Updated at 2 p.m. Tuesday:
Two unoccupied houses crumbled into the surf Tuesday in Rodanthe, as winds and waves continued to rage during a prolonged storm on the Outer Banks that has also caused traffic delays on N.C. 12 and ferry cancellations.
Cape Hatteras National Seashore confirmed that the unoccupied structure at 24265 Ocean Drive collapsed Tuesday afternoon. That followed the collapse earlier in the day of a house at 24235 Ocean Drive in Rodanthe.
“The collapse of the house at 24235 Ocean Drive was hastened by the prolonged storm system that has impacted the Outer Banks since Sunday,” Michael Barber, public affairs officer with Cape Hatteras National Seashore, told Coastal Review.
N.C. 12, which has been closed since Tuesday morning, remained closed from Oregon Inlet to Rodanthe as conditions were expected to worsen during the afternoon’s encroaching high tide, making it unsafe to reopen the road to traffic, North Carolina Department of Transportation officials said Tuesday.
Over the last three days, a stationary low pressure system has brought strong winds and large waves to the Outer Banks, causing N.C. 12 to be covered with sand and deep ocean overwash at the Pea Island Visitor Center and at the S-curves just north of Rodanthe.
“Conditions at other locations on N.C. 12 between Rodanthe and Hatteras Village are passable but difficult, with sand and standing ocean water at several locations,” officials said.
NCDOT crews worked Tuesday morning into the afternoon to clear the roadway and build a protective berm to prevent the road from being undermined.
The forecast calls for slowly improving conditions beginning late Wednesday into Thursday.
Another nearby house at 24183 Ocean Drive collapsed onto seashore property Feb. 9. The debris from this house spread across miles of beach before the homeowner — and volunteers in an organized beach cleanup event — were able to remove much of it. Cleanup efforts for smaller debris related to the Feb. 9 house collapse continue.
The beach along Ocean Drive in Rodanthe has been closed since February to protect the public from hazards associated with the previous collapsed home and because there are additional homes in the area that may collapse.
“Unfortunately, there may be more houses that collapse onto Seashore beaches in the near future,” said David Hallac, superintendent, National Parks of Eastern North Carolina, in a statement. “We proactively reached out to homeowners along Ocean Drive in Rodanthe after the first house collapse and recommended that actions be taken to prevent collapse and impacts to Cape Hatteras National Seashore.”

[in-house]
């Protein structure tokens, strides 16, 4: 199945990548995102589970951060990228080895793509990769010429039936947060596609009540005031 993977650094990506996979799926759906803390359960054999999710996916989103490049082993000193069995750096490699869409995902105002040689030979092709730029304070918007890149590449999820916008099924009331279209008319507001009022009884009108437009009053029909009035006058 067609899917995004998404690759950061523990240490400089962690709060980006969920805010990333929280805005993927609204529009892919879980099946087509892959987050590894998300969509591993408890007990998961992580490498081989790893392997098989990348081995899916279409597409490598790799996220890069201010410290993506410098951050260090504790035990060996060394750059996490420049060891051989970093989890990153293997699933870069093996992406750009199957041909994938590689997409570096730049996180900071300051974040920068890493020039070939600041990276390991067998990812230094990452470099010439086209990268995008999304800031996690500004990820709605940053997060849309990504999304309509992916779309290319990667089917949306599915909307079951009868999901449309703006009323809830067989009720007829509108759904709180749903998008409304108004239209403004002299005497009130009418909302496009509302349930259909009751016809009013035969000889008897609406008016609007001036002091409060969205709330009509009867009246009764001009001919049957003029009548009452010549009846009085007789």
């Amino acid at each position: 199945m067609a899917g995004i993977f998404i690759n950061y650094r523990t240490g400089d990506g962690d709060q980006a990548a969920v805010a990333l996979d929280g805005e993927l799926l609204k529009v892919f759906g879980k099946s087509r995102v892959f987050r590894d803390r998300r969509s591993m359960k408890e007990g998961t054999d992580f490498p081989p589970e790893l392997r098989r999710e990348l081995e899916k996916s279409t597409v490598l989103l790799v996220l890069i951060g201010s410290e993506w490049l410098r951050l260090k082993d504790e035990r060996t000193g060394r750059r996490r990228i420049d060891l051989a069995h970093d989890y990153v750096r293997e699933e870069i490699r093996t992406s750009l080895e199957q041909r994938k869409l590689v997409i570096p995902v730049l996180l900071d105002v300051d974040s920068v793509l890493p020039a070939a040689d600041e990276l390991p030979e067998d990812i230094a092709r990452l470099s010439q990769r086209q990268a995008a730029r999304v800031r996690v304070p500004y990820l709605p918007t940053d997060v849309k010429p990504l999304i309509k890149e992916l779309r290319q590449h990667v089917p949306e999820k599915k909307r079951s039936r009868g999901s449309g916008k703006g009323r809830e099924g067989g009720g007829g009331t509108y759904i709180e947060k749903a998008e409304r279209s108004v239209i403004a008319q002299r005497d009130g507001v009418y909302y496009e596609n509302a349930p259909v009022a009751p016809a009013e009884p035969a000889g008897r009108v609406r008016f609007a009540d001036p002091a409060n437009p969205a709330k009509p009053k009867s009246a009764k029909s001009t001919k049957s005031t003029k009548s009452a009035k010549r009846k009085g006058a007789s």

Barber added that since the winter of this year, seashore officials have been aware of several houses in imminent danger of collapse along Ocean Drive in Rodanthe. The beach adjacent to Ocean Drive has been closed to all access since the previous house collapse in February.
The park service said it was committed to working with the owner of the house that collapsed Tuesday to coordinate the cleanup. Visitors who plan to collect debris should place piles above the high-tide line so it doesn’t get washed back into the ocean.
Visitors should use caution when participating in recreational activities on the beach and in the ocean along Hatteras Island as debris is being spread widely across the seashore.
As forecast Sunday by the National Weather Service, the Outer Banks have been experiencing an extended period of strong winds and high surf, which has led to coastal flooding and ocean overwash north of Cape Hatteras into Wednesday.
The North Carolina Department of Transportation warned earlier this week through its social media to expect travel delays and other complications as a result of the rough weather.
Since Sunday, ferry routes have been suspended or delayed. At about 10 a.m. Tuesday, all Outer Banks routes were suspended along with the Cherry Branch-Minnesott Beach route on the Neuse River because of high water levels there, according to Ferry Division officials.
The storm was also affecting N.C. 12, the Outer Banks highway. According to NCDOT’s N.C. 12 social media Tuesday morning, the overnight high tide was the worst one so far for this storm.
“NC12 remains CLOSED between Oregon Inlet and Rodanthe, as deep sand and water are covering large sections of the roadway. In Buxton and Hatteras, there is deep water and sand on the roadway. While passable, it is not something you should drive through unless absolutely necessary,” the post reads. “If you live on Hatteras Island, today is a day to stay off the roads and wait for the weather to calm down and for our crews to do their work.”
NCDOT crews will be clearing the road as soon as conditions allow, and officials hope to get the road reopened Tuesday at some point. “But again, the next high tide, at around 3:30 this afternoon, could be as bad as this morning’s.”
Leading up to Tuesday’s closure, N.C. 12 experienced some minor overwash at Pea Island, Mirlo Beach and Buxton Monday morning but the highway remained open at that time. Around 1 p.m. Monday, the highway was passable though there was some blown sand on the roadway and some overwash.